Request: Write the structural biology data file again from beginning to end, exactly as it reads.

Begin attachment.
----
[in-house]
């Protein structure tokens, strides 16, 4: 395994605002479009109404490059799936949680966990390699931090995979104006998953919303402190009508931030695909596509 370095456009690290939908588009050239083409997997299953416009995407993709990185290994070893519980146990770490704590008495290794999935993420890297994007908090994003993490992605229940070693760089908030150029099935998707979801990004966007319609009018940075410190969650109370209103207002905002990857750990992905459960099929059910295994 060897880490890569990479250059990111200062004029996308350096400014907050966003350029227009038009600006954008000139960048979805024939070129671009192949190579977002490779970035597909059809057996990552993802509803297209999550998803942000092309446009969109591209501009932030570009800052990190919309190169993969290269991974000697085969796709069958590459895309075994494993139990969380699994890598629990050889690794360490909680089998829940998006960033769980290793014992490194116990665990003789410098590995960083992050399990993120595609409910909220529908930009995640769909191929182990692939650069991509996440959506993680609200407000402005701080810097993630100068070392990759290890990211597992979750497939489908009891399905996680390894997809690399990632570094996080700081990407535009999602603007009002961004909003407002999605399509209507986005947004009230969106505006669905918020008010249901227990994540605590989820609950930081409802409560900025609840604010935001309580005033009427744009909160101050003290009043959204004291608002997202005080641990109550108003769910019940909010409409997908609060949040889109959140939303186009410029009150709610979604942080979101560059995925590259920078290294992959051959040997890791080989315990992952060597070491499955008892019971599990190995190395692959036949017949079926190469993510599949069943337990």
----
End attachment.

[in-house]
């Protein structure tokens, strides 16, 4: 395994605002479009109404490059799936949680966990390699931090995979104006998953919303402190009508931030695909596509 370095456009690290939908588009050239083409997997299953416009995407993709990185290994070893519980146990770490704590008495290794999935993420890297994007908090994003993490992605229940070693760089908030150029099935998707979801990004966007319609009018940075410190969650109370209103207002905002990857750990992905459960099929059910295994 060897880490890569990479250059990111200062004029996308350096400014907050966003350029227009038009600006954008000139960048979805024939070129671009192949190579977002490779970035597909059809057996990552993802509803297209999550998803942000092309446009969109591209501009932030570009800052990190919309190169993969290269991974000697085969796709069958590459895309075994494993139990969380699994890598629990050889690794360490909680089998829940998006960033769980290793014992490194116990665990003789410098590995960083992050399990993120595609409910909220529908930009995640769909191929182990692939650069991509996440959506993680609200407000402005701080810097993630100068070392990759290890990211597992979750497939489908009891399905996680390894997809690399990632570094996080700081990407535009999602603007009002961004909003407002999605399509209507986005947004009230969106505006669905918020008010249901227990994540605590989820609950930081409802409560900025609840604010935001309580005033009427744009909160101050003290009043959204004291608002997202005080641990109550108003769910019940909010409409997908609060949040889109959140939303186009410029009150709610979604942080979101560059995925590259920078290294992959051959040997890791080989315990992952060597070491499955008892019971599990190995190395692959036949017949079926190469993510599949069943337990």